Date of Original Version
Abstract or Description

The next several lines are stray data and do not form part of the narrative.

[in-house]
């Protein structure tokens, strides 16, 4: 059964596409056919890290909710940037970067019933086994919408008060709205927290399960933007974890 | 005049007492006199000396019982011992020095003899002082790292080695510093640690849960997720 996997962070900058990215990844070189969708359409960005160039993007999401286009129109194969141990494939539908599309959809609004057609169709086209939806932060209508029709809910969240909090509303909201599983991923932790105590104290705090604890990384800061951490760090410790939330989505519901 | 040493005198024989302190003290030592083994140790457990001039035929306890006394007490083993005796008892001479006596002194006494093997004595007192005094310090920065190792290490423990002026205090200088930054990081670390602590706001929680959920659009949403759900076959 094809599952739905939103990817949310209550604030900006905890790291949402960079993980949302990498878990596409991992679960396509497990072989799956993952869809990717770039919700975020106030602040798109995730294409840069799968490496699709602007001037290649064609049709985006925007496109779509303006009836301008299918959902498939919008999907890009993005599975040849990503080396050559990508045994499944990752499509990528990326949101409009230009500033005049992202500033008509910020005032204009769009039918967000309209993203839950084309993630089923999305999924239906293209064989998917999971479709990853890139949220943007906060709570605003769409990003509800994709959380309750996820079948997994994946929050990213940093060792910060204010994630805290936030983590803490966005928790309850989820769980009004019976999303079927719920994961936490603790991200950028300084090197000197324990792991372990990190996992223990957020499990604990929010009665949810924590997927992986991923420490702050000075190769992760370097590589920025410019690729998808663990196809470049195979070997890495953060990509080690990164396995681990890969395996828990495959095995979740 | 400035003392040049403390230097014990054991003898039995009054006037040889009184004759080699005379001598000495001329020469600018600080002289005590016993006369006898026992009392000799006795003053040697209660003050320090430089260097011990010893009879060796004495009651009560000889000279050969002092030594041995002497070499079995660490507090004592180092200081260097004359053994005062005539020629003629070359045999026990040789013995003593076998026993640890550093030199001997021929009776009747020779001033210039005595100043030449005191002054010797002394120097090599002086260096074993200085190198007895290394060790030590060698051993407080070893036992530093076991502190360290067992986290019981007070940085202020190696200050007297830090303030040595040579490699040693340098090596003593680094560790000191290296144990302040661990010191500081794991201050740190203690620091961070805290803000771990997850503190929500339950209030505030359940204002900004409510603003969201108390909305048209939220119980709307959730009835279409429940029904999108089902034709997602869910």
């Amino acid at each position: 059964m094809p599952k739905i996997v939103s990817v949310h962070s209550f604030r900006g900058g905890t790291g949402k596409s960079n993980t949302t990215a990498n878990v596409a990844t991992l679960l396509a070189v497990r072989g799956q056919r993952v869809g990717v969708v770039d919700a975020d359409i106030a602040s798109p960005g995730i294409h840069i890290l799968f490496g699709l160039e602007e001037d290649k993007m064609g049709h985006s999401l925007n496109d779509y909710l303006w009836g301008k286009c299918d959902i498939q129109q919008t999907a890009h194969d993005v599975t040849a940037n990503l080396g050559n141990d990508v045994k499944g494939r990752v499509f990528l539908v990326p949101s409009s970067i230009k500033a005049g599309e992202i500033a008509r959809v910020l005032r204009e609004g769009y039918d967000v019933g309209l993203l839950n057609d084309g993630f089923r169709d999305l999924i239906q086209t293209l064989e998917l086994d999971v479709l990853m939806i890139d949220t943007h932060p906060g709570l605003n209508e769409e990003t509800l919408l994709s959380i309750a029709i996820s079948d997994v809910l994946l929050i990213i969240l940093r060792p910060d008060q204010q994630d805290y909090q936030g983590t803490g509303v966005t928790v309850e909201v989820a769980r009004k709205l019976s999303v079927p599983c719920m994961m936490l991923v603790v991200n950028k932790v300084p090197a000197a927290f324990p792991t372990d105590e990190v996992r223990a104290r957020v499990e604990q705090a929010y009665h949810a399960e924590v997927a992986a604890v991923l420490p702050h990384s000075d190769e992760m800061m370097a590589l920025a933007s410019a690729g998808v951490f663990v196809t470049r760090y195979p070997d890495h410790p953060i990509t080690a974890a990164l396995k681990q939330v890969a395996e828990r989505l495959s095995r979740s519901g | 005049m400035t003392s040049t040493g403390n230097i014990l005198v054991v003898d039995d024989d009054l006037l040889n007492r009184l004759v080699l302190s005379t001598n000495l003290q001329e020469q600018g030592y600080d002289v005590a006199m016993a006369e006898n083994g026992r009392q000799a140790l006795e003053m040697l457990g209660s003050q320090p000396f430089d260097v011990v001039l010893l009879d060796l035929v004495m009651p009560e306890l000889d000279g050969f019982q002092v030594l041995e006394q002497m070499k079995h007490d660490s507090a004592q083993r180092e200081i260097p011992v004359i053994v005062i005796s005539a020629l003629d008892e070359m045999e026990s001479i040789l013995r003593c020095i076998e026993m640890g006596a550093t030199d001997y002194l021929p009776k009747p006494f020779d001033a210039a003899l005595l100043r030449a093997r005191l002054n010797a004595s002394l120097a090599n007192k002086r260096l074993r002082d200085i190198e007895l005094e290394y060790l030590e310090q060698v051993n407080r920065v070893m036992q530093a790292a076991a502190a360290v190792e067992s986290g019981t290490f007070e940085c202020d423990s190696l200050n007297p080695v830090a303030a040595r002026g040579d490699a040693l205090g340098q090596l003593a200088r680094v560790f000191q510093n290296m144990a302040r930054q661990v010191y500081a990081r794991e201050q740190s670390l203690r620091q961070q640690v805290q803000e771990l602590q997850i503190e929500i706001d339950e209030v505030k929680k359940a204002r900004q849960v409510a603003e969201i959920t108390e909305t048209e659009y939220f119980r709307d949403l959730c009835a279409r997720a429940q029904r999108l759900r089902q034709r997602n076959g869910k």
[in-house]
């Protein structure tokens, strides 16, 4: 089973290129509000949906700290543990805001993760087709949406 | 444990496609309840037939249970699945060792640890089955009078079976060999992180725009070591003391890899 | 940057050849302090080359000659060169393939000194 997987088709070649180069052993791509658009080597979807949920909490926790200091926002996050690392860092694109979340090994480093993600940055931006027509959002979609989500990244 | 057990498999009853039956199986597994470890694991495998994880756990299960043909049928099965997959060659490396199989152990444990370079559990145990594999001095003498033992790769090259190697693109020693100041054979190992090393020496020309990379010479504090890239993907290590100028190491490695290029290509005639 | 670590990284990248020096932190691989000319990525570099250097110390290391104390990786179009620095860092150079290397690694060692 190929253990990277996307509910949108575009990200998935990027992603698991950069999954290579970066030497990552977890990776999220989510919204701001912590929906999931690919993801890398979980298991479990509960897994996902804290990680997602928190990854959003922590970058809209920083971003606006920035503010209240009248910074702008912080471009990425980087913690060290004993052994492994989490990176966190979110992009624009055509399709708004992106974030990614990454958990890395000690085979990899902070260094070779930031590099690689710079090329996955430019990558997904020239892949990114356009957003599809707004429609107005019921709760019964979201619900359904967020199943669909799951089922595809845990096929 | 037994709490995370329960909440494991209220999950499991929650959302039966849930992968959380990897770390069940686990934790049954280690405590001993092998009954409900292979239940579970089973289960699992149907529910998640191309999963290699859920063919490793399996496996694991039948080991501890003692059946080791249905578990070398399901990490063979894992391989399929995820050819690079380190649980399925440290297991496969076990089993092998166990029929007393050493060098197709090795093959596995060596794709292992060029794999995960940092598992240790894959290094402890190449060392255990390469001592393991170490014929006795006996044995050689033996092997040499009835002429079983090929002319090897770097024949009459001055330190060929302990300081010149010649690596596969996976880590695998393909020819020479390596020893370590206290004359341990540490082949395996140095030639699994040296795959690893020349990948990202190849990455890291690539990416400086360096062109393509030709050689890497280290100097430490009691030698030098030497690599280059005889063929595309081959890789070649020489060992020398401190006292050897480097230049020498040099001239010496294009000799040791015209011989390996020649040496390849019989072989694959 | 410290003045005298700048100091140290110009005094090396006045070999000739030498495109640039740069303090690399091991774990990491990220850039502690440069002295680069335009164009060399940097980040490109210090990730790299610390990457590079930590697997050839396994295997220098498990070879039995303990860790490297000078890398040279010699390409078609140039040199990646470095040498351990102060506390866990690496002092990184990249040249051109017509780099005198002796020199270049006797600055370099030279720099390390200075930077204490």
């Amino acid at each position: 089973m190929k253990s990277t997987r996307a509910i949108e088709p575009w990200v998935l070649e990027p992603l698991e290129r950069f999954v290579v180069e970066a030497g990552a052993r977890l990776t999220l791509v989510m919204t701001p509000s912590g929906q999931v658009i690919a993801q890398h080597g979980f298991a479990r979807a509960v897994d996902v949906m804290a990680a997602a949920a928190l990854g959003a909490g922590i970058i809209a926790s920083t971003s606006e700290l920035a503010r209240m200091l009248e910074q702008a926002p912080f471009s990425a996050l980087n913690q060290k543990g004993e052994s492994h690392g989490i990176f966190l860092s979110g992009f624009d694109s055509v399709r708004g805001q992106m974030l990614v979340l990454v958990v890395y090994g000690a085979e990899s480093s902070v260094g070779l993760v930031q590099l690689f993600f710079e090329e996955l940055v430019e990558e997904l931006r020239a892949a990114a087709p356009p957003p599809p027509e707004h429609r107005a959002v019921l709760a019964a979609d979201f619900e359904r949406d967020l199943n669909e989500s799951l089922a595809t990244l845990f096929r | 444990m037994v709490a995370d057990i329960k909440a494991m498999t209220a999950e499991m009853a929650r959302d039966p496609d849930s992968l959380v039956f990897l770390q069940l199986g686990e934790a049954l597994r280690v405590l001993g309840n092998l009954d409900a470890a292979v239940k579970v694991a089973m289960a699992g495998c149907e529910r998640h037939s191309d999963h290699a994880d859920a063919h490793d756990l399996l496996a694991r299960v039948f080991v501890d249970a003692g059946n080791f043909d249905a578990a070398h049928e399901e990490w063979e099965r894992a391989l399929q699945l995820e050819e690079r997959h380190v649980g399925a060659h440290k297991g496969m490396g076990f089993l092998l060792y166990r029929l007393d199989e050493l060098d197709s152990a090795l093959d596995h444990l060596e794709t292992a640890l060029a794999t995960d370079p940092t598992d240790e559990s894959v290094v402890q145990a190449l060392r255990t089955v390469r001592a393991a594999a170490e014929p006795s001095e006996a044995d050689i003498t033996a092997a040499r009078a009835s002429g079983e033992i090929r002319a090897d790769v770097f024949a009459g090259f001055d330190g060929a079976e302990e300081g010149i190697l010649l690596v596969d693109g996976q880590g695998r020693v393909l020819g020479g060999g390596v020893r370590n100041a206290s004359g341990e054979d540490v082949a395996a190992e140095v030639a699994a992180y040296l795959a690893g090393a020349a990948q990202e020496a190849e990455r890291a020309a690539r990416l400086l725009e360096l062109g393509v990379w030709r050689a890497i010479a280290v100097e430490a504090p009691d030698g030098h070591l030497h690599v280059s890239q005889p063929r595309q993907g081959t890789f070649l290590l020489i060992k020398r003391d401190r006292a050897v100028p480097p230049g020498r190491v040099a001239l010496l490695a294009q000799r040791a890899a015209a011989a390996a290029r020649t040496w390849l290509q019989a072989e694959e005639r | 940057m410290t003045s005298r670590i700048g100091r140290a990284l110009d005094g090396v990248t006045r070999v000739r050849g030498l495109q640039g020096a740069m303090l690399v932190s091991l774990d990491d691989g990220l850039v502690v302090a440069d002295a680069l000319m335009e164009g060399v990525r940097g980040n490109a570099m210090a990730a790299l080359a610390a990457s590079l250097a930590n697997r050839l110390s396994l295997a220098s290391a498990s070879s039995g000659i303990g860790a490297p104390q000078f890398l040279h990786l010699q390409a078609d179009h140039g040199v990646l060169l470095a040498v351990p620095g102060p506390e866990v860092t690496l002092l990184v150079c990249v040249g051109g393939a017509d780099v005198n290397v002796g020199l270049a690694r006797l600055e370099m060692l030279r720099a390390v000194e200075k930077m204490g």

Unlike optical CCDs, near-infrared detectors, which are based on CMOS hybrid readout technology, typically suffer from electrical crosstalk between the pixels. The interpixel capacitance (IPC) responsible for the crosstalk affects the point-spread function (PSF) of the telescope, increasing the size and modifying the shape of all objects in the images while correlating the Poisson noise. Upcoming weak lensing surveys that use these detectors, such as WFIRST, place stringent requirements on the PSF size and shape (and the level at which these are known), which in turn must be translated into requirements on IPC. To facilitate this process, we present a first study of the effect of IPC on WFIRST PSF sizes and shapes. Realistic PSFs are forward-simulated from physical principles for each WFIRST bandpass. We explore how the PSF size and shape depends on the range of IPC coupling with pixels that are connected along an edge or corner; for the expected level of IPC in WFIRST, IPC increases the PSF sizes by ∼5\%. We present a linear fitting formula that describes the uncertainty in the PSF size or shape due to uncertainty in the IPC, which could arise for example due to unknown time evolution of IPC as the detectors age or due to spatial variation of IPC across the detector. We also study of the effect of a small anisotropy in the IPC, which further modifies the PSF shapes. Our results are a first, critical step in determining the hardware and characterization requirements for the detectors used in the WFIRST survey.